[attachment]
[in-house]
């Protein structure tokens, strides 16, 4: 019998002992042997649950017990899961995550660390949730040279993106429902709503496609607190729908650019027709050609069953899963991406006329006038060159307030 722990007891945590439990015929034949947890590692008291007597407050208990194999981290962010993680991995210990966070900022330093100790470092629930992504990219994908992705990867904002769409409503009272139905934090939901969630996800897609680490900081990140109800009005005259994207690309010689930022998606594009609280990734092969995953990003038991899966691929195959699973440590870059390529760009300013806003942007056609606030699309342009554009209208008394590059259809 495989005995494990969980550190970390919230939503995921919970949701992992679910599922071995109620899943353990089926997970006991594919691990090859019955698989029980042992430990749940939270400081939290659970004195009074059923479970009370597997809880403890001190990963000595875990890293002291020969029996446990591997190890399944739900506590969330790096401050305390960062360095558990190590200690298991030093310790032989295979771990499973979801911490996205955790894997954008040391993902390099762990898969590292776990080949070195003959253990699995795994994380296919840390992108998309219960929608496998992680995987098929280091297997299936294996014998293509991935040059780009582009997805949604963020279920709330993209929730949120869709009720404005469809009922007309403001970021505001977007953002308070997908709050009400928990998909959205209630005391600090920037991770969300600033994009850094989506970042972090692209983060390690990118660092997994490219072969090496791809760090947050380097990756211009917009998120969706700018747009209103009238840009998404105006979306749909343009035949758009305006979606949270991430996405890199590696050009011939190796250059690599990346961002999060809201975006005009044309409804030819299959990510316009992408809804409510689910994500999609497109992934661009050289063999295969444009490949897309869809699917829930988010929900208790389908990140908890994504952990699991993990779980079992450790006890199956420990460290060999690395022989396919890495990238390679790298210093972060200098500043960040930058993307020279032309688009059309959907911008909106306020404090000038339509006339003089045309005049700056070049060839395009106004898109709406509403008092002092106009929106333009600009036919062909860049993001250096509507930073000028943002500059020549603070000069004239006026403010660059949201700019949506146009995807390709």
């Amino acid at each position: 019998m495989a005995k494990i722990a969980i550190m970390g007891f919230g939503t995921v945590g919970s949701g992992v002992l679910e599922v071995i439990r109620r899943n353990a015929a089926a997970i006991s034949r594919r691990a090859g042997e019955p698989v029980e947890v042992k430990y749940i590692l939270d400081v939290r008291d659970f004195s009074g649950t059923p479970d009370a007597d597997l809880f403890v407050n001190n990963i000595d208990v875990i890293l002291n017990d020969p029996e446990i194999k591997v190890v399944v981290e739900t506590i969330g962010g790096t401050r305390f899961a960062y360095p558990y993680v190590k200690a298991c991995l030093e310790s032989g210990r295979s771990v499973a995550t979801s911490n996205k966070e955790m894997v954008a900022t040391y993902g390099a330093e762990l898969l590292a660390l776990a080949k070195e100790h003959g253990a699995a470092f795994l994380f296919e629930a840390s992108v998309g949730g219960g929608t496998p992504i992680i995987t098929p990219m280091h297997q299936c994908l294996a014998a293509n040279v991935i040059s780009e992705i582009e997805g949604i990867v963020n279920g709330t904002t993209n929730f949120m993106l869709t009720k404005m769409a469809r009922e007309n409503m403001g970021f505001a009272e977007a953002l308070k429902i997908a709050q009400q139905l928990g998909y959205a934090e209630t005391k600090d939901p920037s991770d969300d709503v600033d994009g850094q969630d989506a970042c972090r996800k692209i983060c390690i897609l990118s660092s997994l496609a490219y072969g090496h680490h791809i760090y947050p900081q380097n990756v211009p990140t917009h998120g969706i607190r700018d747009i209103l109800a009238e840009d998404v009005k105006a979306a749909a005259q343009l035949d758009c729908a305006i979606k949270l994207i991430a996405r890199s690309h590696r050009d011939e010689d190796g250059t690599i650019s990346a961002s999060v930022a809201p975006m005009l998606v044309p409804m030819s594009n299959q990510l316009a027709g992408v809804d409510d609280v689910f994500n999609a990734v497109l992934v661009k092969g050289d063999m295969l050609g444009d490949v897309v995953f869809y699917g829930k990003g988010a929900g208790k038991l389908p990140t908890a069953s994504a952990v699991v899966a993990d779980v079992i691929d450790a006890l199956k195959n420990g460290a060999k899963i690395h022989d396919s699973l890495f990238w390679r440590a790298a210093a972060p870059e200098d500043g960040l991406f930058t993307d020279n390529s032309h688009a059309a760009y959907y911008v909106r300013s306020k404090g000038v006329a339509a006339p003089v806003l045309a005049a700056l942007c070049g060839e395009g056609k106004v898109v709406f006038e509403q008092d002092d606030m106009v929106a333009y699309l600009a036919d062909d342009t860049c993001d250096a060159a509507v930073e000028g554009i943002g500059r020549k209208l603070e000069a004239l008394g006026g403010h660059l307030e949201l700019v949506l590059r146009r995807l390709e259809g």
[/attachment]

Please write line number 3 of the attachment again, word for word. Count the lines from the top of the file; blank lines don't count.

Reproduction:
């Amino acid at each position: 019998m495989a005995k494990i722990a969980i550190m970390g007891f919230g939503t995921v945590g919970s949701g992992v002992l679910e599922v071995i439990r109620r899943n353990a015929a089926a997970i006991s034949r594919r691990a090859g042997e019955p698989v029980e947890v042992k430990y749940i590692l939270d400081v939290r008291d659970f004195s009074g649950t059923p479970d009370a007597d597997l809880f403890v407050n001190n990963i000595d208990v875990i890293l002291n017990d020969p029996e446990i194999k591997v190890v399944v981290e739900t506590i969330g962010g790096t401050r305390f899961a960062y360095p558990y993680v190590k200690a298991c991995l030093e310790s032989g210990r295979s771990v499973a995550t979801s911490n996205k966070e955790m894997v954008a900022t040391y993902g390099a330093e762990l898969l590292a660390l776990a080949k070195e100790h003959g253990a699995a470092f795994l994380f296919e629930a840390s992108v998309g949730g219960g929608t496998p992504i992680i995987t098929p990219m280091h297997q299936c994908l294996a014998a293509n040279v991935i040059s780009e992705i582009e997805g949604i990867v963020n279920g709330t904002t993209n929730f949120m993106l869709t009720k404005m769409a469809r009922e007309n409503m403001g970021f505001a009272e977007a953002l308070k429902i997908a709050q009400q139905l928990g998909y959205a934090e209630t005391k600090d939901p920037s991770d969300d709503v600033d994009g850094q969630d989506a970042c972090r996800k692209i983060c390690i897609l990118s660092s997994l496609a490219y072969g090496h680490h791809i760090y947050p900081q380097n990756v211009p990140t917009h998120g969706i607190r700018d747009i209103l109800a009238e840009d998404v009005k105006a979306a749909a005259q343009l035949d758009c729908a305006i979606k949270l994207i991430a996405r890199s690309h590696r050009d011939e010689d190796g250059t690599i650019s990346a961002s999060v930022a809201p975006m005009l998606v044309p409804m030819s594009n299959q990510l316009a027709g992408v809804d409510d609280v689910f994500n999609a990734v497109l992934v661009k092969g050289d063999m295969l050609g444009d490949v897309v995953f869809y699917g829930k990003g988010a929900g208790k038991l389908p990140t908890a069953s994504a952990v699991v899966a993990d779980v079992i691929d450790a006890l199956k195959n420990g460290a060999k899963i690395h022989d396919s699973l890495f990238w390679r440590a790298a210093a972060p870059e200098d500043g960040l991406f930058t993307d020279n390529s032309h688009a059309a760009y959907y911008v909106r300013s306020k404090g000038v006329a339509a006339p003089v806003l045309a005049a700056l942007c070049g060839e395009g056609k106004v898109v709406f006038e509403q008092d002092d606030m106009v929106a333009y699309l600009a036919d062909d342009t860049c993001d250096a060159a509507v930073e000028g554009i943002g500059r020549k209208l603070e000069a004239l008394g006026g403010h660059l307030e949201l700019v949506l590059r146009r995807l390709e259809g």